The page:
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by Kathleen Menéndez

Pyrography News From Around the World

Newsletter No. 20, Page One of Three


Page One:
- Salvatore Polistena's Nostalgic Imagery

Page Two:
- Gabriela Lezcano and Alejandro Veneziani: Working as a Team

Page Three:
- Wonderland Puzzle
- Special Recognition for José Pelegrina in Puerto Rico
- Abby Levine and the Big Bend Area of Texas
- George Anderson's Art Education Project
- Abdulwahab Mihoub Exhibits in Algeria
- David Wickenden Completes Portrait of the Prime Minister
- Tayseer Barakat's Ziryab Café
- Sue Walters On The Go!
- Dino Muradian's "Adoration of the Shepherds"

Salvatore Polistena's Nostalgic Imagery

La Giovinetta
by Salvatore Polistena

Pyrography on wood panel

Image courtesy of the artist

In Touch with the Past

Italian pyrographic artist, Salvatore Polistena currently resides in Pisa in the northern part of Italy. However, he is originally from the region of Calabria, from the small city of Mileto located in the toe of the boot that is Italy. It was in Mileto that his artistic career began as well as an art movement that he co-founded with other artists there back in the 1960s.

Salvatore works in various media and over the years has exhibited with great success in numerous group and individual shows. His works are exhibited in both public and private collections in Italy, Northern Europe, Canada, Australia, and The United States of America.

Besides his pyrography and other art work, Salvatore spends some of his time organizing and participating in a special vacation package he calls an "artists' get-together without borders" on the beach in beautiful Calabria.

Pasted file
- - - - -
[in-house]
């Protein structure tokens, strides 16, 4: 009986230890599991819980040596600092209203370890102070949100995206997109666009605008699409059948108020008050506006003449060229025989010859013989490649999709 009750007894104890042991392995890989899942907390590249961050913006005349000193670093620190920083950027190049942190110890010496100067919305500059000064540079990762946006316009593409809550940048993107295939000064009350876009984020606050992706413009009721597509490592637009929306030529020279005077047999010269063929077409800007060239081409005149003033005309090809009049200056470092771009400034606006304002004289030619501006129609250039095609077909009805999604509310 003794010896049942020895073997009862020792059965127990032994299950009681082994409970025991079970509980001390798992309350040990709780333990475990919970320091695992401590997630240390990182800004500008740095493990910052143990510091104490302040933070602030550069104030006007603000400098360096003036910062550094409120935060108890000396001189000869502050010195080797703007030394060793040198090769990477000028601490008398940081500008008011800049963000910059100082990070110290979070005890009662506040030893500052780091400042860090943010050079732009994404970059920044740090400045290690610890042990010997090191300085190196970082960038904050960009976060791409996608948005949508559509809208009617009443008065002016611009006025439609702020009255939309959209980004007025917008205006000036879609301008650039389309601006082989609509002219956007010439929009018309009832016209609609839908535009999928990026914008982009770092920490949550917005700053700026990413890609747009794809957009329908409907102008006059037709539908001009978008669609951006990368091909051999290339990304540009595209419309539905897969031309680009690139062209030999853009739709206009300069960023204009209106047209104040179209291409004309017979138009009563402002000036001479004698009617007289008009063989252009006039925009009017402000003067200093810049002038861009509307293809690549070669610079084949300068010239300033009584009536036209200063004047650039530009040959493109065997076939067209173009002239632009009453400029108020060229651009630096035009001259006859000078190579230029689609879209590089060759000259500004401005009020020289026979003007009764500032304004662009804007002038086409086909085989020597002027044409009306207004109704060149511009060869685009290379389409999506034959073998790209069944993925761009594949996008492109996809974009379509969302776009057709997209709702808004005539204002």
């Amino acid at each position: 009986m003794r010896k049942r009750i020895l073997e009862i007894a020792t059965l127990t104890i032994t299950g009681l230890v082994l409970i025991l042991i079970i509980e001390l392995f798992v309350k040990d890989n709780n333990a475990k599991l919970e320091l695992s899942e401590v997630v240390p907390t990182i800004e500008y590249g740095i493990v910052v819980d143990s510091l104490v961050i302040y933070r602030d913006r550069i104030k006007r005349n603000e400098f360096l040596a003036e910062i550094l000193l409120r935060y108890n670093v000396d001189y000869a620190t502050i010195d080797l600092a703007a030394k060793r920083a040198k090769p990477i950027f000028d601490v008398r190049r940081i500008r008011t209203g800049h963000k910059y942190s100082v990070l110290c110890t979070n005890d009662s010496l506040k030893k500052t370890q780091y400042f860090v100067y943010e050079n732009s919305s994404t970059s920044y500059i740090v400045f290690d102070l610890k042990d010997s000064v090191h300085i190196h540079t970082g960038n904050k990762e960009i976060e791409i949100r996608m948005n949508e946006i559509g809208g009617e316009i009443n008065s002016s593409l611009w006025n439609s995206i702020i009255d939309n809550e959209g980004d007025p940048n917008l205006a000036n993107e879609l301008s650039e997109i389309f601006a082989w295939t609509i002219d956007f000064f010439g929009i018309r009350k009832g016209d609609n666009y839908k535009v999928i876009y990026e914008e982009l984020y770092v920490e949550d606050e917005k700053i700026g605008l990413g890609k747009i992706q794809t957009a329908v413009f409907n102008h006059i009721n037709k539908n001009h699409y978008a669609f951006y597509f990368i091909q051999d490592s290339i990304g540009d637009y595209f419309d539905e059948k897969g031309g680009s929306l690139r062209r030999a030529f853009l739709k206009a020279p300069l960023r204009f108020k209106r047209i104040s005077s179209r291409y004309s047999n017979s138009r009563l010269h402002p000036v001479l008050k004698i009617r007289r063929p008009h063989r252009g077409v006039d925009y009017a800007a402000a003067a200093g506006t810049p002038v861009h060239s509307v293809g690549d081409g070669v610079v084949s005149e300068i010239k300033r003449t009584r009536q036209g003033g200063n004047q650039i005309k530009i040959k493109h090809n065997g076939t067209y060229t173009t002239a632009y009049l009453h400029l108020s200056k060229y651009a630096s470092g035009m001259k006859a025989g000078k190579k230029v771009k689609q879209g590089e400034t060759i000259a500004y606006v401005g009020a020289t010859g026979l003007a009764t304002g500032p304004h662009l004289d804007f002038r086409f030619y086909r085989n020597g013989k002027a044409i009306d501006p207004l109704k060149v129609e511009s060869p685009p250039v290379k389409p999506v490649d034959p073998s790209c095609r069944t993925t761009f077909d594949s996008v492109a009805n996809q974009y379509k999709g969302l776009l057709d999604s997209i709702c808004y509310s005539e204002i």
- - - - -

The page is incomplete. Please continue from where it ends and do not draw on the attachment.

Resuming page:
by Salvatore Polistena

Pyrography on wood panel

Image courtesy of the artist

A New Old Look

"I have noticed," Salvatore says, "that [pyrography] lends itself a great deal to works in decoration and is, in particular, a way of doing stupendous copies of old photos or reproductions of old prints and engravings."

Although Salvatore is well known for his excellent portraits, his portraits are not rendered in the usual technique of photorealism. Moreover, his copies and reproductions are not intended as exact replicas but are stylized interpretations. He incorporates contemporary details and techniques. He uses unexpected contrasts. At times he uses chiaro-oscuro to effect an antique look, yet it is not at all the look of works by Rembrandt and the other Old Masters of that technique. Likewise Salvatore makes use of a pointillism that is heavier and sporadic--not at all the pointillism made famous by Seurat and others of his era. In brief, he incorporates a wide variety of techniques in his own way and effectively creates his own personal style: It evokes nostalgia, it suggests memories, it touches the emotions. As one critic said, "[Salvatore creates] figures from time past projected into the present."

My Father
by Salvatore Polistena

Pyrography on wood panel

Image courtesy of the artist

"There is the older man in his everyday life [and] figures from time past projected into the present."

"Emotions and Spirituality": A Critique

Here are some translated excerpts from the writings of one (very poetic) critic of Salvatore's portraits:

The encounter of the visitor with the author is a wholly internal journey through his works, the gift of a generous spirit, rich in human values. One feels that he/she is traveling the path together [with the artist]; it is never a solitary or solipsistic path.

The protagonist of these works is the spirit, the emotional 'status' of the artist, which is at times embodied in the man child, at times in the feminine figure in all its sweetness, and at times in that of an elderly man.

The author appears to us as a new Dante journeying in the catharsis of life, guided by the masters towards the Master of the masters, the Absolute.